Philadelphia Mayor Jim Kenney said Tuesday that Mark Wheeler, the city’s chief information officer since 2018, will leave the city government. Wheeler told StateScoop he’s taken on a limited role with the U.S. General Services Administration’s Technology Transformation Services.
Kenney also announced that Chief Operating Officer Sandra Carter had been installed as interim CIO, effective on Monday.
Wheeler leaves behind a legacy of new digital services for the city and extensive strategic work. Under his leadership, the Philadelphia Office of Innovation and Technology released the “SmartCityPHL” Roadmap, a 25-page guide and timeline for the city’s ongoing and future technology projects. The office and several other city departments this year launched Permit Navigator, an online tool designed to make it easier to find information about the types of approvals needed for residential and business construction permits.
He also oversaw the release of Philadelphia’s first Digital Equity Plan – a five-year strategic plan to close the digital divide.
“And we’re accomplishing objectives on that. It’s not just a piece of paper that we talk about. We’re actually doing the work,” Wheeler said.
Wheeler said he’s most proud of cybersecurity initiatives across city government during his tenure, which he said enabled agencies to defend against “some serious attacks” over the past five years.
When asked what he might have done differently as CIO, Wheeler said he wished he’d had more time to think about and enact usage policies for a network of video surveillance cameras the Philadelphia Police Department uses during criminal investigations. Wheeler told StateScoop that during the first phases of the SmartPHL plan, his department was asked to expand the number of surveillance cameras, a project that in many cities across the U.S. has caused concerns about privacy, over-policing and racial discrimination.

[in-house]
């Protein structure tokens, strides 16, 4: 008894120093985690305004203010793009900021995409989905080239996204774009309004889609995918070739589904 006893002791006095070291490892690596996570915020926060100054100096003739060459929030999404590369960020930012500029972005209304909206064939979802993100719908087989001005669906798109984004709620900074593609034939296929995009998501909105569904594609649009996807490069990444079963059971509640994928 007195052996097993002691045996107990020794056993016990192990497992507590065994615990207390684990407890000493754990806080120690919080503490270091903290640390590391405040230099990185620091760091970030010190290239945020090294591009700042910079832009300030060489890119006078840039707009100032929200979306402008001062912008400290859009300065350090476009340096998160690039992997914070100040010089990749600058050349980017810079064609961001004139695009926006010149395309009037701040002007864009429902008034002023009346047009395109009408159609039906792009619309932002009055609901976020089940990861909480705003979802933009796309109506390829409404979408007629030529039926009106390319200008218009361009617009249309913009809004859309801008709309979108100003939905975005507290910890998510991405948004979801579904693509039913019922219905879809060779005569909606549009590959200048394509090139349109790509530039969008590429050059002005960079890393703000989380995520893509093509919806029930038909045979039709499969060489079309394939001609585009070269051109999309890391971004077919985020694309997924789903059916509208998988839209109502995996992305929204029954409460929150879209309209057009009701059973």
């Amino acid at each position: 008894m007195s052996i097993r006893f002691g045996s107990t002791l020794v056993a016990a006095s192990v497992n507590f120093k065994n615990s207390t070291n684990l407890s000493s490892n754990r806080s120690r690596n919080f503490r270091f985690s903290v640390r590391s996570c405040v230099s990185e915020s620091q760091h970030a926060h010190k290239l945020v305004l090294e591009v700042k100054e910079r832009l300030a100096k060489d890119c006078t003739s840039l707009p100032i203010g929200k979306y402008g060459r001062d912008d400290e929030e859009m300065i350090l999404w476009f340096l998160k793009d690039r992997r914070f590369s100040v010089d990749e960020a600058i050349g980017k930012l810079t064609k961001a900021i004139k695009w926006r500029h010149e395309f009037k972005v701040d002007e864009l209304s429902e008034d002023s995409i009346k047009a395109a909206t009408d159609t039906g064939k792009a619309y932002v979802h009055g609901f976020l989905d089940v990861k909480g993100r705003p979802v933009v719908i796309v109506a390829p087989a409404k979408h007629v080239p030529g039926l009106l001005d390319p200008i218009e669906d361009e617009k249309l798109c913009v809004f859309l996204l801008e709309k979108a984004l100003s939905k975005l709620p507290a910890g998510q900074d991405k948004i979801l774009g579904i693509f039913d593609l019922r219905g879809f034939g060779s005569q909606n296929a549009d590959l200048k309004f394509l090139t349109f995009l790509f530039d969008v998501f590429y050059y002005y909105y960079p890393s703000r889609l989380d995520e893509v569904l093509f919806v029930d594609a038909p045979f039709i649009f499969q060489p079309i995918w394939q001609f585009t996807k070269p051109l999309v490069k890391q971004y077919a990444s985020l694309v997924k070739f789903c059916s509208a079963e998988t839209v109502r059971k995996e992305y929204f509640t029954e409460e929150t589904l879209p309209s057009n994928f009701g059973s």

More cameras are on the way to Philadelphia: A financial and strategic plan covering a period from 2023 to 2027 allocated about $5 million to install more cameras and operate the surveillance network.
“What I think we need to have, and what I’ll continue to push for in my own professional capacity, are some types of valuations or triggers by which cities can then say it’s time to pull these back,” Wheeler said. “The crime rates are down. So should the cameras come down? I know that not all of the elected officials agree with me. They don’t think that’s an issue, but I personally do think it’s one that we should tackle and have a policy on now and not wait until the questions arise about whether we’re over surveilling some blocks and not others.”
Wheeler previously served as the city’s deputy CIO and its first chief geographic information officer, overseeing the release of public digital tools to visualize and use city property data.
“Mark has been a visionary leader in moving OIT from a support role in City operations to a leading role in technology transformation and strategic planning,” Kenney said in a news release. “He played a critical part in key public initiatives, especially during the COVID-19 pandemic, when mobilizing to remote work and information security was absolutely essential. I am thankful for his leadership and passion for modernization during his tenure.”
In addition to his new, limited role with GSA — which will be focused on data and artificial intelligence projects within the federal government — Wheeler said he plans to do some consulting in the “smart city” realm, barring any conflicts of interest.
“I’ve been incredibly proud and honored to be CIO, especially during the pandemic. And I felt incredibly supported — inside city government, as well as within our tech community,” he said. “I encourage anybody stepping into these roles for the first time to find those groups because you’re going to need them.”